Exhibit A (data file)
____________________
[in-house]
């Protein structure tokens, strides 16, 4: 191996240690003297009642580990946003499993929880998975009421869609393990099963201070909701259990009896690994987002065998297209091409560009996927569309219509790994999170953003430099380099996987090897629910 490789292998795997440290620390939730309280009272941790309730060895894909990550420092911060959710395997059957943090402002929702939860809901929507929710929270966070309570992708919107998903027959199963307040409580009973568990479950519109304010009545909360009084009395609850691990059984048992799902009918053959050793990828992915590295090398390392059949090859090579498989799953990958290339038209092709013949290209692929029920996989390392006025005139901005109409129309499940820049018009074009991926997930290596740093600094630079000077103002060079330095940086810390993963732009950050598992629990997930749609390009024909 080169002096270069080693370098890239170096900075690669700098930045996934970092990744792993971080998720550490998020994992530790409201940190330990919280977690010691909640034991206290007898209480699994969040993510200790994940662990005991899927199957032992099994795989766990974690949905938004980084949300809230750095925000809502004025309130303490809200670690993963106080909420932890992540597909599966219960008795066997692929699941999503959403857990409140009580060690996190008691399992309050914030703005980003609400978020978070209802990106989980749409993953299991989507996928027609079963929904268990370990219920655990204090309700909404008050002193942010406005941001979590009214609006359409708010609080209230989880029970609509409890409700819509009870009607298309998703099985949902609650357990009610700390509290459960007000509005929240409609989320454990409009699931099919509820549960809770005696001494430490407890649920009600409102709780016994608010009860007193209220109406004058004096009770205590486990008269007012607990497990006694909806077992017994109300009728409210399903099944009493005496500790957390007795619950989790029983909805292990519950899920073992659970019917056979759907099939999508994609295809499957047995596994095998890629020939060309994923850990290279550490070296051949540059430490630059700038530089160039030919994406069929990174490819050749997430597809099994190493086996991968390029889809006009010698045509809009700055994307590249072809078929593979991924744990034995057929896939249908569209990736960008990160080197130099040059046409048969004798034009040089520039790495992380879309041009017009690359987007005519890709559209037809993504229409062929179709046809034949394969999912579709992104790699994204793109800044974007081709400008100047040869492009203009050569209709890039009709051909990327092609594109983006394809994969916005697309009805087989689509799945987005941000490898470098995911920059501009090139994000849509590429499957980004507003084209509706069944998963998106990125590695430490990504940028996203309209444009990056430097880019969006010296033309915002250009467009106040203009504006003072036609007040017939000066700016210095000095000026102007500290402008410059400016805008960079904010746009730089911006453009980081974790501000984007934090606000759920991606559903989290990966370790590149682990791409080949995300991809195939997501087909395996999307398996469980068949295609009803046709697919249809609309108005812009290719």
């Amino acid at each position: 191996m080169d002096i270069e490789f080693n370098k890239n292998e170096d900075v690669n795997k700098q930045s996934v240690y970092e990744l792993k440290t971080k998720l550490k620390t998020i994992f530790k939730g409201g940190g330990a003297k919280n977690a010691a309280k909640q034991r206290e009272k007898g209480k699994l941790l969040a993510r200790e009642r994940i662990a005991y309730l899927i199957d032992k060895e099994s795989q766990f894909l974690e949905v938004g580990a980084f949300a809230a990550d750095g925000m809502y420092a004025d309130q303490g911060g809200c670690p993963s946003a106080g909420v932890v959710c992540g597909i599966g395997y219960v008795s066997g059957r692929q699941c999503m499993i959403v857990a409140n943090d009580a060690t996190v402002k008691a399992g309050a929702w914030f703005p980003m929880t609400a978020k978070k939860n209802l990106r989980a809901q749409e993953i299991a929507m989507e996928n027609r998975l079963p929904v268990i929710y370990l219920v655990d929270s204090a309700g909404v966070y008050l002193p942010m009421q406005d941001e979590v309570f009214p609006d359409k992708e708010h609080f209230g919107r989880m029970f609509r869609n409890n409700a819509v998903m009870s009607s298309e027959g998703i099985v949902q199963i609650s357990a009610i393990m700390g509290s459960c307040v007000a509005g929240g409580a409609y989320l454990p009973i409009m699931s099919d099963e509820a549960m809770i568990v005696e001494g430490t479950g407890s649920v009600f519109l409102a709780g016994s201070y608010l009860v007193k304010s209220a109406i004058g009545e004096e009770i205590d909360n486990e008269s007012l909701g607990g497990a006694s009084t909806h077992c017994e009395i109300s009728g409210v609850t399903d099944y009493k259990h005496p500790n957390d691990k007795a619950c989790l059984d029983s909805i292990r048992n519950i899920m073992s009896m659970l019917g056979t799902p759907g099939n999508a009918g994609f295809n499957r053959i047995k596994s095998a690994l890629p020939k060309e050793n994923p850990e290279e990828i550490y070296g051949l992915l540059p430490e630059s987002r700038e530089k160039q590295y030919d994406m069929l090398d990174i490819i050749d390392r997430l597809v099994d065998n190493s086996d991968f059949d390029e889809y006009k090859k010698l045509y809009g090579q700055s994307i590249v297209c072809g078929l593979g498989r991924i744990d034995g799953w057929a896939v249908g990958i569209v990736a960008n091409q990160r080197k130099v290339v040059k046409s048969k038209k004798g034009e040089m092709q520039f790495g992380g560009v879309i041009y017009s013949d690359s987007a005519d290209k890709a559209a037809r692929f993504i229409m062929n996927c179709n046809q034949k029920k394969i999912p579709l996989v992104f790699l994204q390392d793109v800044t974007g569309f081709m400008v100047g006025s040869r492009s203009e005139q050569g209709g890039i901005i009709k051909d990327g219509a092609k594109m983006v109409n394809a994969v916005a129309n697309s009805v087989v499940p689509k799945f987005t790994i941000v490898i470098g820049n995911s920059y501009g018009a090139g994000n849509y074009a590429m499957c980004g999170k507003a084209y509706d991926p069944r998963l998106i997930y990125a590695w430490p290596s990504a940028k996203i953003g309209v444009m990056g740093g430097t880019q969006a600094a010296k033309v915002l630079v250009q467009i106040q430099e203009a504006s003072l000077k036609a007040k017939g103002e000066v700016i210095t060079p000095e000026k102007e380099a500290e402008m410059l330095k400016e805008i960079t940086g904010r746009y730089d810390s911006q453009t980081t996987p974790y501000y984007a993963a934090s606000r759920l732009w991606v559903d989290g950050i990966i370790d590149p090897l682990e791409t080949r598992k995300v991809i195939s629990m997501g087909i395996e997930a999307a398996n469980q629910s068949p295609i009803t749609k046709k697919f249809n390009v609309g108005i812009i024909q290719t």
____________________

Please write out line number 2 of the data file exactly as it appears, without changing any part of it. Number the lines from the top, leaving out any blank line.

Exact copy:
């Protein structure tokens, strides 16, 4: 191996240690003297009642580990946003499993929880998975009421869609393990099963201070909701259990009896690994987002065998297209091409560009996927569309219509790994999170953003430099380099996987090897629910 490789292998795997440290620390939730309280009272941790309730060895894909990550420092911060959710395997059957943090402002929702939860809901929507929710929270966070309570992708919107998903027959199963307040409580009973568990479950519109304010009545909360009084009395609850691990059984048992799902009918053959050793990828992915590295090398390392059949090859090579498989799953990958290339038209092709013949290209692929029920996989390392006025005139901005109409129309499940820049018009074009991926997930290596740093600094630079000077103002060079330095940086810390993963732009950050598992629990997930749609390009024909 080169002096270069080693370098890239170096900075690669700098930045996934970092990744792993971080998720550490998020994992530790409201940190330990919280977690010691909640034991206290007898209480699994969040993510200790994940662990005991899927199957032992099994795989766990974690949905938004980084949300809230750095925000809502004025309130303490809200670690993963106080909420932890992540597909599966219960008795066997692929699941999503959403857990409140009580060690996190008691399992309050914030703005980003609400978020978070209802990106989980749409993953299991989507996928027609079963929904268990370990219920655990204090309700909404008050002193942010406005941001979590009214609006359409708010609080209230989880029970609509409890409700819509009870009607298309998703099985949902609650357990009610700390509290459960007000509005929240409609989320454990409009699931099919509820549960809770005696001494430490407890649920009600409102709780016994608010009860007193209220109406004058004096009770205590486990008269007012607990497990006694909806077992017994109300009728409210399903099944009493005496500790957390007795619950989790029983909805292990519950899920073992659970019917056979759907099939999508994609295809499957047995596994095998890629020939060309994923850990290279550490070296051949540059430490630059700038530089160039030919994406069929990174490819050749997430597809099994190493086996991968390029889809006009010698045509809009700055994307590249072809078929593979991924744990034995057929896939249908569209990736960008990160080197130099040059046409048969004798034009040089520039790495992380879309041009017009690359987007005519890709559209037809993504229409062929179709046809034949394969999912579709992104790699994204793109800044974007081709400008100047040869492009203009050569209709890039009709051909990327092609594109983006394809994969916005697309009805087989689509799945987005941000490898470098995911920059501009090139994000849509590429499957980004507003084209509706069944998963998106990125590695430490990504940028996203309209444009990056430097880019969006010296033309915002250009467009106040203009504006003072036609007040017939000066700016210095000095000026102007500290402008410059400016805008960079904010746009730089911006453009980081974790501000984007934090606000759920991606559903989290990966370790590149682990791409080949995300991809195939997501087909395996999307398996469980068949295609009803046709697919249809609309108005812009290719």